Projet de recherche doctoral numero :3676


Date depot: 1 janvier 1900
Titre: On Intrinsically Live Structure and Deadlock Control of Generalized Petri nets modeling Flexible Manufacturing Systems
Directeur de thèse: Kamel BARKAOUI (CEDRIC)
Domaine scientifique: Sciences et technologies de l'information et de la communication
Thématique CNRS : Non defini

Resumé: As an indispensable component of contemporary advanced manufacturing systems, flexible manufacturing systems (FMSs) possess flexibility and agility that traditional manufacturing systems lack. An FMS usually consists of picking and placing robots, machining centers, logistic systems, and advanced control systems. Some of them can be recognized as its shared resources, which are the root of flexibility and deadlocks. As a classic problem in resource allocation systems, deadlocks may arise in a fully automated FMS and bring about a series of disturbing issues, from degraded and deteriorated system productivity and performance to low utilization of some critical and expensive resources and even long system downtime. Therefore, an analysis and solution to deadlock problems are imperative for both a theoretical investigation and practical application of FMSs. Deadlock-freeness means that one or more concurrent production processes in an FMS will never stagnate. Furthermore, liveness, another significant behavioral property, means that every production process can always be finished. Liveness implies deadlock-freeness, but not vice versa. The liveness-enforcement is a higher requirement than deadlock-freeness. From the perspective of the behavioral logic, the thesis focuses on the intrinsically live structures and deadlock control of generalized Petri nets modeling flexible manufacturing systems. Being different from the existing siphon-based methods, a concept of intrinsically live structures becomes the starting point to design, analyze, and optimize a series of novel deadlock control and liveness-enforcing methods in the work. The characteristics and essence of intrinsically live structures are identified and derived from subclasses of generalized Petri nets modeling FMSs with complex resource usage styles. Additionally, the numerical relationship between initial markings and weights of connecting arcs is investigated and used to design restrictions that ensure the intrinsical liveness of global or local structures. With the structural theory, graph theory, and number theory, the work in the thesis achieves the goals of deadlock control and liveness-enforcement superior over the traditional siphon-based ones with a lower computational complexity (or a higher computational efficiency), a lower structural complexity, or a better behavioral permissiveness of the controlled system.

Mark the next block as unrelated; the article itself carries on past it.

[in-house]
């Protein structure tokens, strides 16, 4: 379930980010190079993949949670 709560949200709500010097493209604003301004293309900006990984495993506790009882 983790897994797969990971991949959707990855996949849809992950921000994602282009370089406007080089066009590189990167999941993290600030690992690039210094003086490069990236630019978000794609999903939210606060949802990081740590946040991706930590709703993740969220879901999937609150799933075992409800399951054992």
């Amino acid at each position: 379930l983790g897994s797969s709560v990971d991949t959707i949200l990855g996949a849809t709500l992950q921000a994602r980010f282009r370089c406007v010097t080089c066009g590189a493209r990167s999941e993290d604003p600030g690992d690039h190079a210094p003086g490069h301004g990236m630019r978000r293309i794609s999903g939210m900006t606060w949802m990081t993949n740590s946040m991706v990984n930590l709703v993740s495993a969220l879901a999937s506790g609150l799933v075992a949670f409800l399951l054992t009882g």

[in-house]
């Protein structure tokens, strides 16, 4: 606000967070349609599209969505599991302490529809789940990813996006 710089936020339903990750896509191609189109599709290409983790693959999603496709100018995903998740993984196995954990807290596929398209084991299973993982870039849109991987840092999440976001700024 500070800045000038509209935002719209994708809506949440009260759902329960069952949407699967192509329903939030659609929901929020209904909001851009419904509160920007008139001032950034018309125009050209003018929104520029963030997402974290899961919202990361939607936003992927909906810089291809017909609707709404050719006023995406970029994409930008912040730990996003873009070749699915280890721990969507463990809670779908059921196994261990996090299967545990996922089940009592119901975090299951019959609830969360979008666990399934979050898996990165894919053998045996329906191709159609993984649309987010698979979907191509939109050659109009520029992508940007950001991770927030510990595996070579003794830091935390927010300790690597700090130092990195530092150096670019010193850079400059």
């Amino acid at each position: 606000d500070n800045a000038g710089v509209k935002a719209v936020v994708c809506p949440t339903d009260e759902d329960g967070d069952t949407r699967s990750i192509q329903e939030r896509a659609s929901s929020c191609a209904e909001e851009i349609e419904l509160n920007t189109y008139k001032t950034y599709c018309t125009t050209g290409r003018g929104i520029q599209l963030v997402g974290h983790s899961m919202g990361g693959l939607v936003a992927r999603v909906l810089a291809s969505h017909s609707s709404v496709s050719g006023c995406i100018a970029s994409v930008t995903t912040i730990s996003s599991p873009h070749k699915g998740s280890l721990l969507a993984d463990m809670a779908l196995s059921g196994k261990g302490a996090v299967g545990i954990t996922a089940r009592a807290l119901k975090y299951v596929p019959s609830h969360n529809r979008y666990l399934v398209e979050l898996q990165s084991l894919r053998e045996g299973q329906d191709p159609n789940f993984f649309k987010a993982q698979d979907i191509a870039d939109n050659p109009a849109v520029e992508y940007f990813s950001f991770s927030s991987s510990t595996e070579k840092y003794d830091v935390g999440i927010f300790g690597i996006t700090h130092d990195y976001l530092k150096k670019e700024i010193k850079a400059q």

Doctorant.e: Liu Ding